Manuscript of Book I, in the hand of an amanuensis, ca. 1665.
Purchased by Pierpont Morgan, 1904
Of knowledge past or present, could have fear'd,
How such united force of Gods, how such
As stood like these could ever know repulse?
For who can yet beleive, though after losse,
That all these puissant legions, whose exile
Hath emptied heav'n, shall faile to reascend
Selfe-rais'd, and repossesse thir native seate
For me, be witnesse all the host of heav'n,
If counsells different, or danger shunn'd
By me, have lost our hopes. But he who reignes
Monarch in heav'n, till then as one secure
Sat on his throne, upheld by old repute,
Consent or custome; and his regal state
Put forth at full, but still his strength conceal'd,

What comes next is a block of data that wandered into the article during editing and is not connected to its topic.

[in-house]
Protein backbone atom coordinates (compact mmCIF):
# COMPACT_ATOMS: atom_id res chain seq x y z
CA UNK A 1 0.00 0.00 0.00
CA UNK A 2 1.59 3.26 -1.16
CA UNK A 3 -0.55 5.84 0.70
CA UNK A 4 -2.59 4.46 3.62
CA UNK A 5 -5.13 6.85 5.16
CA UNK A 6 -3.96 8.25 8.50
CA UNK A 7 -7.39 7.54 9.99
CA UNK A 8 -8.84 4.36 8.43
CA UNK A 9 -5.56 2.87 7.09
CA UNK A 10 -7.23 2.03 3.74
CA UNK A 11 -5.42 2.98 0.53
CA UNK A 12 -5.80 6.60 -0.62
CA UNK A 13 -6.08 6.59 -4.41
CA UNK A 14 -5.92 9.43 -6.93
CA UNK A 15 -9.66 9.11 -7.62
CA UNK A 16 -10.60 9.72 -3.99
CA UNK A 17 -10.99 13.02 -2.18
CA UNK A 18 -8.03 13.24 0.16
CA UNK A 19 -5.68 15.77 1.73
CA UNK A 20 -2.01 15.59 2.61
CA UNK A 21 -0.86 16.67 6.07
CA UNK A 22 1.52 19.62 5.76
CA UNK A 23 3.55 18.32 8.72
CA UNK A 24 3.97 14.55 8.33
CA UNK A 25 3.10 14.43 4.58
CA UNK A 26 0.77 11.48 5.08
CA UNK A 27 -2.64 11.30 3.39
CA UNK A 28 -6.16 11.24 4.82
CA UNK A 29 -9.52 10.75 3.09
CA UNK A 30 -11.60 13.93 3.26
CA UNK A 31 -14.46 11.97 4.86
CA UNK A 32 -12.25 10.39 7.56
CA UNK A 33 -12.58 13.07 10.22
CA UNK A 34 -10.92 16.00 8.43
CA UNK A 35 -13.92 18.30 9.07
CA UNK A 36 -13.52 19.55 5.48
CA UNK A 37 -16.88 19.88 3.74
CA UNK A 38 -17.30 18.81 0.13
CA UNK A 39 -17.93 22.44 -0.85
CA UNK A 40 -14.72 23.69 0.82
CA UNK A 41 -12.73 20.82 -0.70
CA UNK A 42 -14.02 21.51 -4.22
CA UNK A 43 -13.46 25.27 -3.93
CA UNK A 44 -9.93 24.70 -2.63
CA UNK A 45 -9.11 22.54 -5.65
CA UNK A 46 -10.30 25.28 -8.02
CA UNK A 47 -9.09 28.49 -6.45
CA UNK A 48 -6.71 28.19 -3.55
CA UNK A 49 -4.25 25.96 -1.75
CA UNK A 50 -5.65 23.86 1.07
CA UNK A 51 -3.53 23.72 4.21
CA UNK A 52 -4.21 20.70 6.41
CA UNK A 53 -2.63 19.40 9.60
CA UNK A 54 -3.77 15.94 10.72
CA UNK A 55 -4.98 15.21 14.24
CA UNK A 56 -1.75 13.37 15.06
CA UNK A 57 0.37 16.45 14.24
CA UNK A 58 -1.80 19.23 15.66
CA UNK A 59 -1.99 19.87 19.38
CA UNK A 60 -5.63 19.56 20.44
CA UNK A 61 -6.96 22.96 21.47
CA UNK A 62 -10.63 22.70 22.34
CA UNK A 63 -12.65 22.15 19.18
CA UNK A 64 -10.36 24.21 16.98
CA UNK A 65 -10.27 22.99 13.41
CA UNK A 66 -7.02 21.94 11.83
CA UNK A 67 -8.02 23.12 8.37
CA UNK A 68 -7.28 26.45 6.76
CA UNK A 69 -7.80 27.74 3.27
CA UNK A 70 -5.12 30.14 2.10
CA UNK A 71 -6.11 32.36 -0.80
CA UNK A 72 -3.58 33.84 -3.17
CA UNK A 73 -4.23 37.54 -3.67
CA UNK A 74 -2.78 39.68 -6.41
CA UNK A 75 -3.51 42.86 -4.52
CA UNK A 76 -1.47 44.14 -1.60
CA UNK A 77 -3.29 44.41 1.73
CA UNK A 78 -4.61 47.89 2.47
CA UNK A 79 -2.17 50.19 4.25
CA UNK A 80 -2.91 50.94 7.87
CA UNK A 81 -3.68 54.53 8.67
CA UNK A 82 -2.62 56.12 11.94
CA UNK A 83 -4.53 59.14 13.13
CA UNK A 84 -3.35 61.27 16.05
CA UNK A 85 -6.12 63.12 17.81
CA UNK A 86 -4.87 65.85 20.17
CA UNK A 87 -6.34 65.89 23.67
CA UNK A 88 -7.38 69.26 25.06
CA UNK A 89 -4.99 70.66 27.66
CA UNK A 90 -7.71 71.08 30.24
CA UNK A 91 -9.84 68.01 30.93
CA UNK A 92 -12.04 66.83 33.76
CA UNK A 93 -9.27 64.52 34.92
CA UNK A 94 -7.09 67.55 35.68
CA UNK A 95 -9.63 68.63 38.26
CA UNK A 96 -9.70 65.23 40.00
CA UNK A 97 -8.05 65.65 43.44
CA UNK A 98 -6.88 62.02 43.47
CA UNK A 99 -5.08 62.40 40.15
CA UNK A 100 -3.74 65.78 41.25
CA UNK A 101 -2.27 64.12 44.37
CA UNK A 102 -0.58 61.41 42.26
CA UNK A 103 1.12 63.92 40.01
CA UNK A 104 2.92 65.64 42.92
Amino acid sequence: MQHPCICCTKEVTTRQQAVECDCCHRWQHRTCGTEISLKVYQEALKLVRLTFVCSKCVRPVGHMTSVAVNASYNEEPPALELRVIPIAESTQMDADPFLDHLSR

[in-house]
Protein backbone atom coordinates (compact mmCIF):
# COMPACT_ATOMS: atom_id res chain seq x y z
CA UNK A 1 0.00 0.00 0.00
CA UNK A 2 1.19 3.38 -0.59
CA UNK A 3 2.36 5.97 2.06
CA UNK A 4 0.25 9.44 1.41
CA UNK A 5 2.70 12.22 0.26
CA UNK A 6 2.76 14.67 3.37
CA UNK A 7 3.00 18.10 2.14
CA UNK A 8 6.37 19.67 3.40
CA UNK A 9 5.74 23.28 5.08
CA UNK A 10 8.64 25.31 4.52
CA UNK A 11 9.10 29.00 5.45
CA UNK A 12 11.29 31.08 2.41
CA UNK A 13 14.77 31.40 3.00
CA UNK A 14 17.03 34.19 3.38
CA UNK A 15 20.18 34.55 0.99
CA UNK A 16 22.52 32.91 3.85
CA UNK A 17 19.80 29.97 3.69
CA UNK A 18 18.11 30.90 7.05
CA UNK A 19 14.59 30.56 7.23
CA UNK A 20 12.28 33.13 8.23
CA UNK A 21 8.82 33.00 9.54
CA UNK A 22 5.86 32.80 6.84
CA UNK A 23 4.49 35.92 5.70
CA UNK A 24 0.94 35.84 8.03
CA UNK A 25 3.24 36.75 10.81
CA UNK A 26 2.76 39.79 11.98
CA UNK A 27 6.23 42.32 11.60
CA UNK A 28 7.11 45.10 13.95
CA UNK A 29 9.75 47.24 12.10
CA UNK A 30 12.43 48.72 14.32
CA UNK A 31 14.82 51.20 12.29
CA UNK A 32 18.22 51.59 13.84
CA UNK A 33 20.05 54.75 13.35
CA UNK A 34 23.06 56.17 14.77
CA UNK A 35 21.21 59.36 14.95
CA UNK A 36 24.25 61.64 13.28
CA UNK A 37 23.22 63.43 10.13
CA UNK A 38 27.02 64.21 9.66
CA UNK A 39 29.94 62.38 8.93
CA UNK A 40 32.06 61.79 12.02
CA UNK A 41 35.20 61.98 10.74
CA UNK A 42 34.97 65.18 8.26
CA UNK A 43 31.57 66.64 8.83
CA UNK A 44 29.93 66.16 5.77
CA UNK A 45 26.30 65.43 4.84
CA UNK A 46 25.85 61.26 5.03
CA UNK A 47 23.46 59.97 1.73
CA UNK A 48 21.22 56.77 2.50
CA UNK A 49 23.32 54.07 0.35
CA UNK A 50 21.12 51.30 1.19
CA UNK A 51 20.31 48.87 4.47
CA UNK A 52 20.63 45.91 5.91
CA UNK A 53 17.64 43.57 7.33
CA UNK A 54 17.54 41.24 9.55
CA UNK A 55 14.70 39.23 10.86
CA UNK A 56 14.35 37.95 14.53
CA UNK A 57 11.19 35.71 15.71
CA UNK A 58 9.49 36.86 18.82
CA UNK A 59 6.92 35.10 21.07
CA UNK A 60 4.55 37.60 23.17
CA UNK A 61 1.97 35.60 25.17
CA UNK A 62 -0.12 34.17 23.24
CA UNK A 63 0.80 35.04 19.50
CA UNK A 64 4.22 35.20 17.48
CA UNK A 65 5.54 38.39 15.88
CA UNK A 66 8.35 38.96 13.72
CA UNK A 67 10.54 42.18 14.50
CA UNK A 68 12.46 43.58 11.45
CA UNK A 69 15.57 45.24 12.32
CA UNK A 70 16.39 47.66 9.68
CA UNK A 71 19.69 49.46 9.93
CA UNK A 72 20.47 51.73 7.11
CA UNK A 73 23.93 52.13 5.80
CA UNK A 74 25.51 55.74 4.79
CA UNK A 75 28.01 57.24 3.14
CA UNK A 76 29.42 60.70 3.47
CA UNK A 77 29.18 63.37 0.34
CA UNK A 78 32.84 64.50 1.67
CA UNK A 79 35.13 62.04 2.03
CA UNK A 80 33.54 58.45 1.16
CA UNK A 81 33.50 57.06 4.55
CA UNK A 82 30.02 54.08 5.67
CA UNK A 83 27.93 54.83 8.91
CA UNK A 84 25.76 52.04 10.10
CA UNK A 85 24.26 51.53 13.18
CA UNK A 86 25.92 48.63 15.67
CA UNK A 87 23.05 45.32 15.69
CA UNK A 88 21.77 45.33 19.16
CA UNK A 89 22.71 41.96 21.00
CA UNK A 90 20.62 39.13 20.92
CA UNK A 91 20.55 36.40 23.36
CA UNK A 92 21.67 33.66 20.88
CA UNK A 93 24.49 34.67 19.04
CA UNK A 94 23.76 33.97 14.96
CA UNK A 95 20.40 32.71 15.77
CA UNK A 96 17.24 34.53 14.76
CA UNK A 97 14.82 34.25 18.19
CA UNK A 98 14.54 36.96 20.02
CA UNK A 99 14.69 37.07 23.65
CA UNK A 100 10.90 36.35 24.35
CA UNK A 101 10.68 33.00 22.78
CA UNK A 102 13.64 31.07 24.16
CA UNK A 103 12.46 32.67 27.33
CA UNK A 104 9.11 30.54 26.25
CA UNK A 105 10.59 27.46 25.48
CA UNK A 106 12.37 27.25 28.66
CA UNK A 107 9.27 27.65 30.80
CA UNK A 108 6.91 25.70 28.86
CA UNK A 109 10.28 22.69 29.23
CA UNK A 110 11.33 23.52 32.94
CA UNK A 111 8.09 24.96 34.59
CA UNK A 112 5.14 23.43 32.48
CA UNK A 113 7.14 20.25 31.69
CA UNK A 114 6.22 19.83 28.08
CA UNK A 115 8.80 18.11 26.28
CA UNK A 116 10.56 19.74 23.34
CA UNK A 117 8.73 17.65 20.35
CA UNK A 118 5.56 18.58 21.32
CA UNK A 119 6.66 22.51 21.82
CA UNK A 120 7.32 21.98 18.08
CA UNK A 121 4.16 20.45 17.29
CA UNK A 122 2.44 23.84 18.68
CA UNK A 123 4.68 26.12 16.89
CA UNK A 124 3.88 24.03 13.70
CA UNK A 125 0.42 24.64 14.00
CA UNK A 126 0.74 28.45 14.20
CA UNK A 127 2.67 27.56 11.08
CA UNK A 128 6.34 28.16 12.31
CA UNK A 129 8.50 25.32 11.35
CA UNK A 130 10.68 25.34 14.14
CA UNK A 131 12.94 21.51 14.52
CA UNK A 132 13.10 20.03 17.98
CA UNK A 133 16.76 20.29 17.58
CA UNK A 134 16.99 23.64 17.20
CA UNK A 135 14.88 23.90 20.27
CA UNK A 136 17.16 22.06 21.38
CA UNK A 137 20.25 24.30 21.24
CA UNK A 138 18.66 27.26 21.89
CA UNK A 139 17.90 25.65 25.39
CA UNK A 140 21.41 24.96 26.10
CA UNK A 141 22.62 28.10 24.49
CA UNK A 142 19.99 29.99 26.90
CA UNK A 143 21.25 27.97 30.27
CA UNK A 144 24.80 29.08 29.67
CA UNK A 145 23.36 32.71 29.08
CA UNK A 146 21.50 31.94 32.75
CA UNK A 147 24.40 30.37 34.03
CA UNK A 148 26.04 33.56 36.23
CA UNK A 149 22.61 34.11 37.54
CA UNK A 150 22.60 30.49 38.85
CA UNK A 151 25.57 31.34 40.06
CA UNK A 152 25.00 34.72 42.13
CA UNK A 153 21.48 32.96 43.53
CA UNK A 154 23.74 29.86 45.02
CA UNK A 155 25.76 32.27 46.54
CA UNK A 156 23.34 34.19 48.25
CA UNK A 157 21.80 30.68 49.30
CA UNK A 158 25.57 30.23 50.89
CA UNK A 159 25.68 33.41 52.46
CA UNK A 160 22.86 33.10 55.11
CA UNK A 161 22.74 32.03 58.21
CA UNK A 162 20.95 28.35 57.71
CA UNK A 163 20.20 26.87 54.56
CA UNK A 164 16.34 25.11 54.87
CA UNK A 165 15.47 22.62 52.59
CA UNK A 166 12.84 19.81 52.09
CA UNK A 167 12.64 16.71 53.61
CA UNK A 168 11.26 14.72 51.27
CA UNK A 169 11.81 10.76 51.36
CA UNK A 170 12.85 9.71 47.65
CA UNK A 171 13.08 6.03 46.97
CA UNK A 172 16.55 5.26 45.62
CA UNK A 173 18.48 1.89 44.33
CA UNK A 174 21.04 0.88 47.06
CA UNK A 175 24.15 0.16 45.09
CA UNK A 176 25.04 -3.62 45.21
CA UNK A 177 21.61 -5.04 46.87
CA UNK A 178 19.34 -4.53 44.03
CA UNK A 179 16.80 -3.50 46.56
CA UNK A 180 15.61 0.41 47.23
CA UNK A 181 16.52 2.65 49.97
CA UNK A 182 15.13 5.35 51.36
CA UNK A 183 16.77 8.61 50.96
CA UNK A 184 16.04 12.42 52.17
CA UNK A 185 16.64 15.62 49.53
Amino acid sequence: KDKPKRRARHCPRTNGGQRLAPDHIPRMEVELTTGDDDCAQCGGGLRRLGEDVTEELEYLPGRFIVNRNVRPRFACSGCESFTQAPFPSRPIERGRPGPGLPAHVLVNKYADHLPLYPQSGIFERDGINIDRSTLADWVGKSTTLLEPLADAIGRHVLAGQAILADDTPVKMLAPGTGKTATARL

Which tempted our attempt, and wrought our fall.
Hence forth his might we know, and know our own
So as not either to provoke, or dread
New warr, provok'd; our better part remaines
To worke in close designe, by fraud or guile
What force effected not: that he no lesse
At length from us may find, who overcomes
By force, hath overcome but half his foe.
Space may produce new worlds; where of so rife
Paradise Lost. Manuscript of Book I, in the hand of an amanuensis, ca. 1665.